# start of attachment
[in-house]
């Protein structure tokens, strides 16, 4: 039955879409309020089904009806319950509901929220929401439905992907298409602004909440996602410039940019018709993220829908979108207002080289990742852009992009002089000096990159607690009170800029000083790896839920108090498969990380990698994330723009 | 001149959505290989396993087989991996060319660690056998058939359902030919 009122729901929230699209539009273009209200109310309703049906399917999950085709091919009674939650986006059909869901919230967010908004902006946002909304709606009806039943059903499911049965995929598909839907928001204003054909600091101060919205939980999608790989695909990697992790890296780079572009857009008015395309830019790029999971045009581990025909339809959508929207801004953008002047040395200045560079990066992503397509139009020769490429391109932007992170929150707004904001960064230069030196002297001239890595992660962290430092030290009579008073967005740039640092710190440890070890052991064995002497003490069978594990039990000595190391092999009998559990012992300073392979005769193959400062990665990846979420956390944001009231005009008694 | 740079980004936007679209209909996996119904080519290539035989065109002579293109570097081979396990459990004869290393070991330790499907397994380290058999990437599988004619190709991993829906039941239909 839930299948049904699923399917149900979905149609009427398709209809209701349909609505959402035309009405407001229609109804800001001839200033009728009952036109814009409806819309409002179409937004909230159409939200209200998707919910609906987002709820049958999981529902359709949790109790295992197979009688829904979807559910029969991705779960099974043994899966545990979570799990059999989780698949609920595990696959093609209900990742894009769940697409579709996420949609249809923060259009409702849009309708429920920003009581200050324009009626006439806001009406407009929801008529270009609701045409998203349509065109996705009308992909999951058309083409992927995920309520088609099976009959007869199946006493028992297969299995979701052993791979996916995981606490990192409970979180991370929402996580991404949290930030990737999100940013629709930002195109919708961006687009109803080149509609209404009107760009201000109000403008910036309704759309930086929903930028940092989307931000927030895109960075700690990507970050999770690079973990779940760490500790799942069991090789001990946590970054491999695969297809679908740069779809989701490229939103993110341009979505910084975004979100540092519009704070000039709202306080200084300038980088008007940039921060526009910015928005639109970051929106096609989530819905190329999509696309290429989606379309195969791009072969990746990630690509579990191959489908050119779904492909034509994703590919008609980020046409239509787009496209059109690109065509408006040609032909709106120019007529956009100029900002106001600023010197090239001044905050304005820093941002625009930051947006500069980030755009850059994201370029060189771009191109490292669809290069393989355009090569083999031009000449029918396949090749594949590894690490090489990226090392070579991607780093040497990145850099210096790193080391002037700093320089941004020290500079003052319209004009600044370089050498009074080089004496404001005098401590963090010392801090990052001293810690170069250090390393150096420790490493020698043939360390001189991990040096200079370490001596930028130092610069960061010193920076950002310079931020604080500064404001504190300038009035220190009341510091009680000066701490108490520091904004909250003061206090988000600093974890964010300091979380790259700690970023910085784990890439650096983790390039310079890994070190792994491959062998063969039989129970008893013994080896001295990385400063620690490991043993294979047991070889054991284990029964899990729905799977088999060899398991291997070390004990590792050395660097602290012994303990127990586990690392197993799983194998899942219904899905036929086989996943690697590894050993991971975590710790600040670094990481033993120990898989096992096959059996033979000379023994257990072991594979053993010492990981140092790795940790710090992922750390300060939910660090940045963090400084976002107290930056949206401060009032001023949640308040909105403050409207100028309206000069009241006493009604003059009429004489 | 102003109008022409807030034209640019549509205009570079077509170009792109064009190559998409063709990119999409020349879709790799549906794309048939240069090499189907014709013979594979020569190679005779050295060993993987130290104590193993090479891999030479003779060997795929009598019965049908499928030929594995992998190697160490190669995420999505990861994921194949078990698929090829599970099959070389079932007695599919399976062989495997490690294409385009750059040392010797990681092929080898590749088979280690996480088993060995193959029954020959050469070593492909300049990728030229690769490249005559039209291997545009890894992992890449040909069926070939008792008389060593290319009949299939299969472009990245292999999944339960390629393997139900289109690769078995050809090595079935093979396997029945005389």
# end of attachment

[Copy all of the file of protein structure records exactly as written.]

[in-house]
């Protein structure tokens, strides 16, 4: 039955879409309020089904009806319950509901929220929401439905992907298409602004909440996602410039940019018709993220829908979108207002080289990742852009992009002089000096990159607690009170800029000083790896839920108090498969990380990698994330723009 | 001149959505290989396993087989991996060319660690056998058939359902030919 009122729901929230699209539009273009209200109310309703049906399917999950085709091919009674939650986006059909869901919230967010908004902006946002909304709606009806039943059903499911049965995929598909839907928001204003054909600091101060919205939980999608790989695909990697992790890296780079572009857009008015395309830019790029999971045009581990025909339809959508929207801004953008002047040395200045560079990066992503397509139009020769490429391109932007992170929150707004904001960064230069030196002297001239890595992660962290430092030290009579008073967005740039640092710190440890070890052991064995002497003490069978594990039990000595190391092999009998559990012992300073392979005769193959400062990665990846979420956390944001009231005009008694 | 740079980004936007679209209909996996119904080519290539035989065109002579293109570097081979396990459990004869290393070991330790499907397994380290058999990437599988004619190709991993829906039941239909 839930299948049904699923399917149900979905149609009427398709209809209701349909609505959402035309009405407001229609109804800001001839200033009728009952036109814009409806819309409002179409937004909230159409939200209200998707919910609906987002709820049958999981529902359709949790109790295992197979009688829904979807559910029969991705779960099974043994899966545990979570799990059999989780698949609920595990696959093609209900990742894009769940697409579709996420949609249809923060259009409702849009309708429920920003009581200050324009009626006439806001009406407009929801008529270009609701045409998203349509065109996705009308992909999951058309083409992927995920309520088609099976009959007869199946006493028992297969299995979701052993791979996916995981606490990192409970979180991370929402996580991404949290930030990737999100940013629709930002195109919708961006687009109803080149509609209404009107760009201000109000403008910036309704759309930086929903930028940092989307931000927030895109960075700690990507970050999770690079973990779940760490500790799942069991090789001990946590970054491999695969297809679908740069779809989701490229939103993110341009979505910084975004979100540092519009704070000039709202306080200084300038980088008007940039921060526009910015928005639109970051929106096609989530819905190329999509696309290429989606379309195969791009072969990746990630690509579990191959489908050119779904492909034509994703590919008609980020046409239509787009496209059109690109065509408006040609032909709106120019007529956009100029900002106001600023010197090239001044905050304005820093941002625009930051947006500069980030755009850059994201370029060189771009191109490292669809290069393989355009090569083999031009000449029918396949090749594949590894690490090489990226090392070579991607780093040497990145850099210096790193080391002037700093320089941004020290500079003052319209004009600044370089050498009074080089004496404001005098401590963090010392801090990052001293810690170069250090390393150096420790490493020698043939360390001189991990040096200079370490001596930028130092610069960061010193920076950002310079931020604080500064404001504190300038009035220190009341510091009680000066701490108490520091904004909250003061206090988000600093974890964010300091979380790259700690970023910085784990890439650096983790390039310079890994070190792994491959062998063969039989129970008893013994080896001295990385400063620690490991043993294979047991070889054991284990029964899990729905799977088999060899398991291997070390004990590792050395660097602290012994303990127990586990690392197993799983194998899942219904899905036929086989996943690697590894050993991971975590710790600040670094990481033993120990898989096992096959059996033979000379023994257990072991594979053993010492990981140092790795940790710090992922750390300060939910660090940045963090400084976002107290930056949206401060009032001023949640308040909105403050409207100028309206000069009241006493009604003059009429004489 | 102003109008022409807030034209640019549509205009570079077509170009792109064009190559998409063709990119999409020349879709790799549906794309048939240069090499189907014709013979594979020569190679005779050295060993993987130290104590193993090479891999030479003779060997795929009598019965049908499928030929594995992998190697160490190669995420999505990861994921194949078990698929090829599970099959070389079932007695599919399976062989495997490690294409385009750059040392010797990681092929080898590749088979280690996480088993060995193959029954020959050469070593492909300049990728030229690769490249005559039209291997545009890894992992890449040909069926070939008792008389060593290319009949299939299969472009990245292999999944339960390629393997139900289109690769078995050809090595079935093979396997029945005389």